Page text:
Career Tips

Self-Assessment in the Job Search

By Esther Wallen

By the time you leave college, most graduates want nothing more to do with assessments. You don’t care if your personality type is an INFJ or an ESTP. You don’t remember if your Learning Style is visual or kinesthetic, and if your Skills Assessment does not line up with your major, it’s too late now, because it’s time to find a job regardless.

Yes, by the time you leave college, you just want to find a position – hopefully a career, in a field you love, or at least one that is most relevant to your degree. Now, I am not negating the value of those types of assessments. I use them when I work with students and clients to help bring context to their stories. But when it is all said and done, how do you really find satisfaction in your career?

Allow me to propose another assessment. Not one that will put you in a neat category of styles and skills, but one a bit less structured that encourages you to focus on yourself. Before you begin your job search, try to take one more opportunity to conduct a personal assessment. Warning, this is not scientific.

Just like those class papers you wrote in college, where you had to first draft an outline so that you could appropriately map out where you wanted your ideas to go, before you begin your job search, take this opportunity to map out your goals.

Start off by asking yourself, if I were in my ideal position, what would that look like?

Start developing written descriptions of your needs and wants. Take a long, hard look at what is immediately important to you. Are your needs limited to the basics – (i.e. – food, shelter) or do you need your career to provide you with a sense of accomplishment?

Reflect on what you are really interested in doing. You don’t necessarily need to know the exact position you want, but you do need to establish what types of jobs are most appealing to you and if you have the skills and qualifications to do that work.

Consider why you chose your major, and what it is about that field or the work you hope to do that is most satisfying. But even beyond that reflection, think about what you are willing to live with and what you are willing to live without. Is pay less important if you are promised the perfect work-life balance? Is a title less important than a good salary? Are you flexible with location and distance?  Prioritize.

In addition to knowing what you are good at, you also want to take your personal needs and feelings into consideration and make note of what you like and don’t like to do.

Determine your motives. Why do you want to be (fill in the blank)?

Do you want to help people or do you want to motivate leaders? Do you want to stay in your home-town or do you want to relocate for an adventure?

What about work culture? Are you looking at the cultures of the organizations you plan to apply to and determining if you are a fit? Do you gravitate toward a more traditional work settings or are the Google’s of the world appealing to your need for an atmosphere where work and play are routinely combined?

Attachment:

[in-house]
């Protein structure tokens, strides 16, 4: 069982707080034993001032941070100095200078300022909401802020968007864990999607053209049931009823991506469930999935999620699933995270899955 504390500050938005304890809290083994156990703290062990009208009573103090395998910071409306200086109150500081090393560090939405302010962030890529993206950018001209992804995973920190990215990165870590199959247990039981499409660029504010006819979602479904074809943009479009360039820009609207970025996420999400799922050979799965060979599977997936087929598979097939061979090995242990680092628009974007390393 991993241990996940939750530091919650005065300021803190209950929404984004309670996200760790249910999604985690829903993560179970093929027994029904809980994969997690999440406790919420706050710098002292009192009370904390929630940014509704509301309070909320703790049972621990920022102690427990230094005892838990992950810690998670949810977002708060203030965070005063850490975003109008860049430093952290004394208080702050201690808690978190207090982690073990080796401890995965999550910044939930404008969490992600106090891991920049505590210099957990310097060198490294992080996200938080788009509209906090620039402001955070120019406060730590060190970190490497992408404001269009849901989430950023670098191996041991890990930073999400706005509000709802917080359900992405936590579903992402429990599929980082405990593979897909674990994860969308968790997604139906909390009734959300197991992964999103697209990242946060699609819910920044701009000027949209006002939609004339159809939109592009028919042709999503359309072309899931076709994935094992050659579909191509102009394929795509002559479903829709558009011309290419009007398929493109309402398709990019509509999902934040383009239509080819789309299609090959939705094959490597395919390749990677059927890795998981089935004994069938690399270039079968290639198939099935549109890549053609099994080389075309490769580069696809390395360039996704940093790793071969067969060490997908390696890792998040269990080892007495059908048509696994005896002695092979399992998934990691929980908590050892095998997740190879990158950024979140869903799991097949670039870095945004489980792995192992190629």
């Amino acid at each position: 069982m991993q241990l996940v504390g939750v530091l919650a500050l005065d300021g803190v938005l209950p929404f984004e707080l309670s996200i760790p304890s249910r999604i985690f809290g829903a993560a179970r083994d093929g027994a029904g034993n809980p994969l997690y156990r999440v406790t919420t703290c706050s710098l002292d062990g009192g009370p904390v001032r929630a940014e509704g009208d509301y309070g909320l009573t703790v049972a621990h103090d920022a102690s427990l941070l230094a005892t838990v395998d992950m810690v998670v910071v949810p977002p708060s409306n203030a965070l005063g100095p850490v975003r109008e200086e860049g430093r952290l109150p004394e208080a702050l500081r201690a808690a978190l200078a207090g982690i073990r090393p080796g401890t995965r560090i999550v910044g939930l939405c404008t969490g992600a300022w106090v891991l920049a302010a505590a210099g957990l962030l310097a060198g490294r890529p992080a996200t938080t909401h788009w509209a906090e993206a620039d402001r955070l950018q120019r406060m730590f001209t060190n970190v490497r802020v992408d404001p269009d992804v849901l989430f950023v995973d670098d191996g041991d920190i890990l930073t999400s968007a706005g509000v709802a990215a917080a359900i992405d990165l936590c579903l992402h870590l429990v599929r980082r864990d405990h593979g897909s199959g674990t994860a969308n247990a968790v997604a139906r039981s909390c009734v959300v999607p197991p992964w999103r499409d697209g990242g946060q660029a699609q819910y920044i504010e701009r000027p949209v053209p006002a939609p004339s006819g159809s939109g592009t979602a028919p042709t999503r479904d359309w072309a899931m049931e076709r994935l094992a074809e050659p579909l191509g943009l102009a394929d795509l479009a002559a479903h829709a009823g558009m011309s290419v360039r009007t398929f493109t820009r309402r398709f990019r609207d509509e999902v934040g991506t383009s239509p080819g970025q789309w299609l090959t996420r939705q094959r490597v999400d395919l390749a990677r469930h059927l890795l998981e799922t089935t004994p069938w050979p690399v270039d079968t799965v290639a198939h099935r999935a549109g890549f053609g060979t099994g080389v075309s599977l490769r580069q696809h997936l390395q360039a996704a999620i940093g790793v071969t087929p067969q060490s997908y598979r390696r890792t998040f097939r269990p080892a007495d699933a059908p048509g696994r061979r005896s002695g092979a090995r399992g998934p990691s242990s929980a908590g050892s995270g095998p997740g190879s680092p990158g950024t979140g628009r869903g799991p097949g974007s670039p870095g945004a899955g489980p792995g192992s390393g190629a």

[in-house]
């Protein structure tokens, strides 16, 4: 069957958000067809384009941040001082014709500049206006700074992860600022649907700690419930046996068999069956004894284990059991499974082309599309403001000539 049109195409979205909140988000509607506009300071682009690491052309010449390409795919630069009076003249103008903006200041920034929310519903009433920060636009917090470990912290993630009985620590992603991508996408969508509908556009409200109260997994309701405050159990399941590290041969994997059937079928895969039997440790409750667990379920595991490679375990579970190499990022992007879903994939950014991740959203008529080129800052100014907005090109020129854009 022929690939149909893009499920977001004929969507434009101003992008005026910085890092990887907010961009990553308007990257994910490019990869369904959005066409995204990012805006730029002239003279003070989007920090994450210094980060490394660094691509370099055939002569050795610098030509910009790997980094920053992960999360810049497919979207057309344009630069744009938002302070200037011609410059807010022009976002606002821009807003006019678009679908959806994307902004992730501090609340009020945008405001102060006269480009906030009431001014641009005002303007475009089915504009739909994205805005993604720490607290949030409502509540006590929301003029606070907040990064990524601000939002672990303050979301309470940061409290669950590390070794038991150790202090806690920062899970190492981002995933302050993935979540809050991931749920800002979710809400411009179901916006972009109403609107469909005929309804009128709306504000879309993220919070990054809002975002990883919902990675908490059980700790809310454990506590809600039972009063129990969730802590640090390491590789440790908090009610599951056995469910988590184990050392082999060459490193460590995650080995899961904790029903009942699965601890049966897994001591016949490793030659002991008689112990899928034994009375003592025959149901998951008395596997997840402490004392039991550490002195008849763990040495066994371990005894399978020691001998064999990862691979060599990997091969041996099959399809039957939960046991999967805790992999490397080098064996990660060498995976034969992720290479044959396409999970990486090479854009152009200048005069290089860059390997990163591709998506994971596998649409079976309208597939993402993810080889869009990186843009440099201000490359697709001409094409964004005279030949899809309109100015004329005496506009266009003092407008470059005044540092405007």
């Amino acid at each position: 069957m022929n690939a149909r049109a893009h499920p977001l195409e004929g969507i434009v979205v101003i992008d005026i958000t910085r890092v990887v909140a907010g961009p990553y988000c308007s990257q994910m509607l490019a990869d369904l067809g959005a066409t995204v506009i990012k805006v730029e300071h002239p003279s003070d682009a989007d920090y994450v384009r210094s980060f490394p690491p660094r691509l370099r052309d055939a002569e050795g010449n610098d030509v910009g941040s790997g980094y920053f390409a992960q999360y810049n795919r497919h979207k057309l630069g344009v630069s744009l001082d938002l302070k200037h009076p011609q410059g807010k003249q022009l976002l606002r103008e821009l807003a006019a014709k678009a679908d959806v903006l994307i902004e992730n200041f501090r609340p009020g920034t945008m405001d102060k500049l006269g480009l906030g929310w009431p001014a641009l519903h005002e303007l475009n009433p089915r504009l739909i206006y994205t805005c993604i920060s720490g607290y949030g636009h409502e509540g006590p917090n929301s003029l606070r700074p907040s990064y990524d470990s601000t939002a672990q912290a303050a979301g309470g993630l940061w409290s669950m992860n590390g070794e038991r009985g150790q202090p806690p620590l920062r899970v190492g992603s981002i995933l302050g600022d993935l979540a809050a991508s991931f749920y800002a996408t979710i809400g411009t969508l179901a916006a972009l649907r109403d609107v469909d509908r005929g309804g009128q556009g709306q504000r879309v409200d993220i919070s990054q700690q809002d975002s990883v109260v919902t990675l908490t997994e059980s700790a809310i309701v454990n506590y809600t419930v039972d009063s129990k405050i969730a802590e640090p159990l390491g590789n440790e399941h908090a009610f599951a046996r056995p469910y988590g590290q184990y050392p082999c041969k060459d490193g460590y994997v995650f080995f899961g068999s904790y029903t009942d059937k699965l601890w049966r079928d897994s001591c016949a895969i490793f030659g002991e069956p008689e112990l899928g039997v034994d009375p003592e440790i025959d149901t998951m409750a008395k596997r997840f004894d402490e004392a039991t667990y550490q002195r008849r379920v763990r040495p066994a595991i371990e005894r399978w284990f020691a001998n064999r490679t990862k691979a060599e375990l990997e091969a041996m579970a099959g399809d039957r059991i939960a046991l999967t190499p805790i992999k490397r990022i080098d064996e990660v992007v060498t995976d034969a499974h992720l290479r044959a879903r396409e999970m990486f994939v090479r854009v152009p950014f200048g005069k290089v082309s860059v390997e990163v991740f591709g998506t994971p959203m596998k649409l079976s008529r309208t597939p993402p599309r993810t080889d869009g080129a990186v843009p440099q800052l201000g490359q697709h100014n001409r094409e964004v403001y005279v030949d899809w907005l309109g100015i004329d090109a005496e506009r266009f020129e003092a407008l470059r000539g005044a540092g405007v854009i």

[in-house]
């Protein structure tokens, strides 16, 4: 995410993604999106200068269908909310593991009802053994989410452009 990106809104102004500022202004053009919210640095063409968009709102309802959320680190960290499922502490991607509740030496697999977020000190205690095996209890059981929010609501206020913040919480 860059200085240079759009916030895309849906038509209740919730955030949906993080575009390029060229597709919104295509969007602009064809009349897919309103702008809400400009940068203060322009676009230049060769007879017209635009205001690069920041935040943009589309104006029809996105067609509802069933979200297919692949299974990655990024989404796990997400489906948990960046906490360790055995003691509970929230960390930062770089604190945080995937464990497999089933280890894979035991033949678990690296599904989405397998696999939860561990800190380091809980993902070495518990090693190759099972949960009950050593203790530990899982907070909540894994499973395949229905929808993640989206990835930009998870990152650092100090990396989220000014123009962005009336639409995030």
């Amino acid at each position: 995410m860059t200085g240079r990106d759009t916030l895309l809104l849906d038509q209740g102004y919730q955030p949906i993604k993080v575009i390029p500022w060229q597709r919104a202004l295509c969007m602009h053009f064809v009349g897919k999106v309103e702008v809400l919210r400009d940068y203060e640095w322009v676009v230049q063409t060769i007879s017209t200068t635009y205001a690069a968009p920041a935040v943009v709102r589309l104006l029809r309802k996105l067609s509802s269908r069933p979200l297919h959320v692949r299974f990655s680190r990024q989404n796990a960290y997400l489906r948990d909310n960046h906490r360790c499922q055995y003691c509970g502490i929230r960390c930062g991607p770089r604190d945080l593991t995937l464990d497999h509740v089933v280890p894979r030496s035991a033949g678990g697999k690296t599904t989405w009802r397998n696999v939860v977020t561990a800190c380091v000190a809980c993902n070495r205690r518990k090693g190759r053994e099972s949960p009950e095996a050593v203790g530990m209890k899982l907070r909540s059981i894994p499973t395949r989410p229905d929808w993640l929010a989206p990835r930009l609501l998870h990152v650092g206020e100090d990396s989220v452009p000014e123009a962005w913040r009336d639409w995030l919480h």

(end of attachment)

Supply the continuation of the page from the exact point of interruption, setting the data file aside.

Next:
Yes, it is okay to be selfish in this process if it means long-term happiness or success.

Now, think about where you see yourself in your field in five years? Pinpoint your strengths that could help you attain success and identify any barriers that could impact your success. Consider personal and environmental issues impacting your decision-making and success.

Now jump back to the present. As you work toward achieving your educational goals or if you’ve already done so, you will also want to assess your current situation so that you can have a clear picture as to how you can connect your education with your career goals. Look at your experiences, including volunteer experiences and hobbies and see how they can influence your future.

As you can see, embarking on a job search that will lead to job satisfaction is going to require a bit more simply looking at job titles online that look like they may match what you want to do. Don’t be afraid to ask yourself some tough questions now, so that your employers are not asking you those tough questions later. You have to know yourself to know what you want.


Esther Wallen is a Global Career Development Facilitator, Certified Professional Resume Writer and founder of Wallen Career Solutions. Skilled in assisting employment seekers with resume development, job search strategies, and networking, her experiences span more than 5 years in career services, both independently and at different universities in Chicago. You can find more about her at



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